This phenomenon is often seen as counterintuitive, since cancer cells have higher energy demands due to the continued proliferation and respiration produces significantly more ATP than glycolysis alone (fermentation produces no additional ATP). Typically, there is an up-regulation in glucose transporters and enzymes in the glycolysis pathway (also seen in yeast).[25] There are many parallel aspects of aerobic fermentation in tumor cells that are also seen in Crabtree-positive yeasts. Further research into the evolution of aerobic fermentation in yeast such as S. cerevisiae can be a useful model for understanding aerobic fermentation in tumor cells. This has a potential for better understanding cancer and cancer treatments.[8]

Aerobic fermentation in other non-yeast species[edit]


Alcoholic fermentation is often used by plants in anaerobic conditions to produce ATP and regenerate NAD+ to allow for glycolysis to continue. For most plant tissues, fermentation only occurs in anaerobic conditions, but there are a few exceptions. In the pollen of maize (Zea mays)[26] and tobacco (Nicotiana tabacum & Nicotiana plumbaginifolia), the fermentation enzyme ADH is abundant, regardless of the oxygen level. In tobacco pollen, PDC is also highly expressed in this tissue and transcript levels are not influenced by oxygen concentration. Tobacco pollen, similar to Crabtree-positive yeast, perform high levels of fermentation dependent on the sugar supply, and not oxygen availability. In these tissues, respiration and alcoholic fermentation occur simultaneously with high sugar availability.[5] Fermentation produces the toxic acetaldehyde and ethanol, that can build up in large quantities during pollen development. It has been hypothesized that acetaldehyde is a pollen factor that causes cytoplasmic male sterility. Cytoplasmic male sterility is a trait observed in maize, tobacco and other plants in which there is an inability to produce viable pollen. It is believed that this trait might be due to the expression of the fermentation genes, ADH and PDC, a lot earlier on in pollen development than normal and the accumulation of toxic aldehyde.[5]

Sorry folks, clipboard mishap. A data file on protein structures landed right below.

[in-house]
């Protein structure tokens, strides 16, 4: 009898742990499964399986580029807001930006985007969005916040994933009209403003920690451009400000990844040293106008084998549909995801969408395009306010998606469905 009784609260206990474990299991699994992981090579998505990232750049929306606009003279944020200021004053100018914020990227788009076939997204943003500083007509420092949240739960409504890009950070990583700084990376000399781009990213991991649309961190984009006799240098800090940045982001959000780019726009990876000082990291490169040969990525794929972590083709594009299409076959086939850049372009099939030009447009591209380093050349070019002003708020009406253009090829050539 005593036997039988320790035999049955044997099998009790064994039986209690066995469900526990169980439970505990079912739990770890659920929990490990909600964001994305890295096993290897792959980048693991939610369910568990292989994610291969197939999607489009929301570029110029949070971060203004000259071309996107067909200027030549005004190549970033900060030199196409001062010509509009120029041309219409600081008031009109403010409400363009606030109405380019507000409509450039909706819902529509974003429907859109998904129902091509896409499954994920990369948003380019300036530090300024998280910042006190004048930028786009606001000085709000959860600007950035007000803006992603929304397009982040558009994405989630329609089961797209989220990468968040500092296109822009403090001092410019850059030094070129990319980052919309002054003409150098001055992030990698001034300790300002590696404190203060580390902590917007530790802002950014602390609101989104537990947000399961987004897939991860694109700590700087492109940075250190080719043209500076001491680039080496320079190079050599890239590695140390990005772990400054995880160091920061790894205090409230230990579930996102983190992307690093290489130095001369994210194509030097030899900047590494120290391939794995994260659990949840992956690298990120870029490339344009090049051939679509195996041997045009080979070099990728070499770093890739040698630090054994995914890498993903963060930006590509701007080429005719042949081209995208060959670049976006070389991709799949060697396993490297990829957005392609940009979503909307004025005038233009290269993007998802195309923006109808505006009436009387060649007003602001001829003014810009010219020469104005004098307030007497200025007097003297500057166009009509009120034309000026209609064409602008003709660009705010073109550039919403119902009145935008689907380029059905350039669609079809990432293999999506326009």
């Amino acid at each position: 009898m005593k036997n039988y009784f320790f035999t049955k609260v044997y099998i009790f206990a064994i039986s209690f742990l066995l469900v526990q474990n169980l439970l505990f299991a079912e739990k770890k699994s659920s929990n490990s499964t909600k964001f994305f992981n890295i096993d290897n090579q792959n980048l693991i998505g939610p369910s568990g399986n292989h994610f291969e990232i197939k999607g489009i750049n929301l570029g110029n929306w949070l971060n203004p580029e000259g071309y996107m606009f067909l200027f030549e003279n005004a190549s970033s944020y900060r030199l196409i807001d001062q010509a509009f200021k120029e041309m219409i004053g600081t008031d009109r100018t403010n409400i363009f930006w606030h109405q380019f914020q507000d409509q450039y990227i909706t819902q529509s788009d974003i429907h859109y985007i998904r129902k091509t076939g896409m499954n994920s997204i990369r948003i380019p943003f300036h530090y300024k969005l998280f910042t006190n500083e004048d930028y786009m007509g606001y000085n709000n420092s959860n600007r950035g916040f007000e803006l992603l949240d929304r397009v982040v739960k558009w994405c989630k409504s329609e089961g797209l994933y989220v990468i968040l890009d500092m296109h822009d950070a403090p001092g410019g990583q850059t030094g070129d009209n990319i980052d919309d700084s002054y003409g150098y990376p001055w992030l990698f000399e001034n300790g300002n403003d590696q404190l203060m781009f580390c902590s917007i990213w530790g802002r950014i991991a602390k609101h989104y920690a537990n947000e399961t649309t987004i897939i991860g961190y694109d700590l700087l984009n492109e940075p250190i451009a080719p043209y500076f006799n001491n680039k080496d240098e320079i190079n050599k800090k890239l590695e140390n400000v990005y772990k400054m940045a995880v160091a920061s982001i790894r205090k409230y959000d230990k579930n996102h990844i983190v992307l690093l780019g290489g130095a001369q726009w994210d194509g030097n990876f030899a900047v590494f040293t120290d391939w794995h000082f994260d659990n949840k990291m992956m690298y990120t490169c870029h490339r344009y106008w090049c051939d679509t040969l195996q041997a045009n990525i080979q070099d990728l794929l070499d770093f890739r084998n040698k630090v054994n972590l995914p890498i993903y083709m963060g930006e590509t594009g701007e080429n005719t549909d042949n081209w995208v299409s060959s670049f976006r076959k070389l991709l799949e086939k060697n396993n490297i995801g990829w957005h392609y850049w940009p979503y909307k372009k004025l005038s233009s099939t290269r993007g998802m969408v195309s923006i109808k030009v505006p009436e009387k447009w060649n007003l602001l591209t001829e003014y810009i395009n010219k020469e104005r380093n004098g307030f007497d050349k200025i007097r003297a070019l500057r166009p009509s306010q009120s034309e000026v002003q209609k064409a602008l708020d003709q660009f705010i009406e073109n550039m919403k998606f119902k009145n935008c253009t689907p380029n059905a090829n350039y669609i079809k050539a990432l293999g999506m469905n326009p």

When grown in glucose-rich media, trypanosomatid parasites degrade glucose via aerobic fermentation.[6] In this group, this phenomenon is not a pre-adaptation to/or remnant of anaerobic life, shown through their inability to survive in anaerobic conditions.[27] It is believed that this phenomenon developed due to the capacity for a high glycolytic flux and the high glucose concentrations of their natural environment. The mechanism for repression of respiration in these conditions is not yet known.[27]

E. coli mutants[edit]

A couple of Escherichia coli mutant strains have been bioengineered to ferment glucose under aerobic conditions.[7] One group developed the ECOM3 (E. coli cytochrome oxidase mutant) strain by removing three terminal cytochrome oxidases (cydAB, cyoABCD, and cbdAB) to reduce oxygen uptake.[7] After 60 days of adaptive evolution on glucose media, the strain displayed a mixed phenotype.[7] In aerobic conditions, some populations' fermentation solely produced lactate, while others performed mixed-acid fermentation.[7]